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US moves anti-missile system to South Korea amid tensions with North


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US moves anti-missile system to South Korea amid tensions with North

The US military has started moving parts of the controversial THAAD anti-missile defence system to a deployment site in South Korea.

It comes amid heightened tensions over North Korea’s missile and nuclear programmes.

China – Pyongyang’s sole ally – is angry about the anti-missile system, saying it will do little to deter the North.

Washington and Pyongyang have been ratcheting up pressure on each other of late.

America has sent an aircraft carrier group and nuclear submarine to the region, while North Korea has been attempting more missile launches – defying UN sanctions.

Pyongyang said on Wednesday that its leader Kim Jong Un had supervised the country’s “largest ever” live-fire drill to mark the 85th founding anniversary of the military.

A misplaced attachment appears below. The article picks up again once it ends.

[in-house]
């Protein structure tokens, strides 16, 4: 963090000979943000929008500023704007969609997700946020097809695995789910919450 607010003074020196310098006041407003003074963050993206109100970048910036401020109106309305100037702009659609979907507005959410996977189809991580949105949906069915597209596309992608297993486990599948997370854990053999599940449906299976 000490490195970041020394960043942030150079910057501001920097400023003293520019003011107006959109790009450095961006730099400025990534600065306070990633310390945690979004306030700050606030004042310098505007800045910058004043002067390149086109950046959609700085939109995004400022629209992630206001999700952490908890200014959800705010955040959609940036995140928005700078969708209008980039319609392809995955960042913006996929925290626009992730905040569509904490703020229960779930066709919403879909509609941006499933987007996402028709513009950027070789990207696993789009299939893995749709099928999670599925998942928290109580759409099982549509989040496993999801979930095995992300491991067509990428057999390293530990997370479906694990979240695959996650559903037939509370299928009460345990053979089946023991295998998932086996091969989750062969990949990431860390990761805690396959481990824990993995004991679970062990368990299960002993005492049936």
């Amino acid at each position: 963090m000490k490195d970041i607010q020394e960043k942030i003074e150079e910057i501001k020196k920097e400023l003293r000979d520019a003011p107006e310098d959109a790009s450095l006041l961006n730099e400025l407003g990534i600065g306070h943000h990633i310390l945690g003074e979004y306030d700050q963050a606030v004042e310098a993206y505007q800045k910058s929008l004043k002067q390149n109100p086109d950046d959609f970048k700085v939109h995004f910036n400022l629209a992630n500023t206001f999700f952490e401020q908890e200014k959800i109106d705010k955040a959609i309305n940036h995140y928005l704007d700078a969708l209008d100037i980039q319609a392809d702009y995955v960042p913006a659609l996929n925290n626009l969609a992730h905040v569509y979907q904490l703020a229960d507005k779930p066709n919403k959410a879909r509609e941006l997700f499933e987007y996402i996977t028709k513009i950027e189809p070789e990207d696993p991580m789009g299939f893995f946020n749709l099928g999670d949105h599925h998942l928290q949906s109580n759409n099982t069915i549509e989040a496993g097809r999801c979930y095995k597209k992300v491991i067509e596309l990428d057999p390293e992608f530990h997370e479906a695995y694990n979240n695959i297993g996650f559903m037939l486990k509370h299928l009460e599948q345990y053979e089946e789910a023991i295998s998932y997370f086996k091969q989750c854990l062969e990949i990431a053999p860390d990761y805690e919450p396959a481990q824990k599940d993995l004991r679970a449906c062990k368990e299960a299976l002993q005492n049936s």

This, instead of a feared nuclear test or launch of a long-range missile, amid pressure from the US and China.

North Korea is defiant though, saying its military is prepared to “bring to closure the history of US scheming and nuclear blackmail.”

On Monday, Trump called North Korea a global threat and “a problem that we have to finally solve.” He added that the UN Security Council must be prepared to impose new sanctions.

America’s Secretary of State, Rex Tillerson, is expected to brief the full US House of Representatives on the situation on Wednesday.


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